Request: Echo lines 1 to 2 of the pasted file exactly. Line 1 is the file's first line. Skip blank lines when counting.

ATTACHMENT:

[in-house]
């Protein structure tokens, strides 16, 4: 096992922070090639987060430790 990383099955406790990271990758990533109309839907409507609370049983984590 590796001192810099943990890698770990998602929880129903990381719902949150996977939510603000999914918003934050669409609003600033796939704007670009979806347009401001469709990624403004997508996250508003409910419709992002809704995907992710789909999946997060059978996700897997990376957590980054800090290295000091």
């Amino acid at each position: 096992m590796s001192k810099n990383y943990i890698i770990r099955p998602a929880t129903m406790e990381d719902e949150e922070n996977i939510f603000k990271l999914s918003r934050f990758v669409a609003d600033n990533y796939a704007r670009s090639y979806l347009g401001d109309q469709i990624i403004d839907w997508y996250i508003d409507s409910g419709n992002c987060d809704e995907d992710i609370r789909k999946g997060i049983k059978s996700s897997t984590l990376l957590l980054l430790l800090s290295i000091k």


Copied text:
[in-house]
């Protein structure tokens, strides 16, 4: 096992922070090639987060430790 990383099955406790990271990758990533109309839907409507609370049983984590 590796001192810099943990890698770990998602929880129903990381719902949150996977939510603000999914918003934050669409609003600033796939704007670009979806347009401001469709990624403004997508996250508003409910419709992002809704995907992710789909999946997060059978996700897997990376957590980054800090290295000091």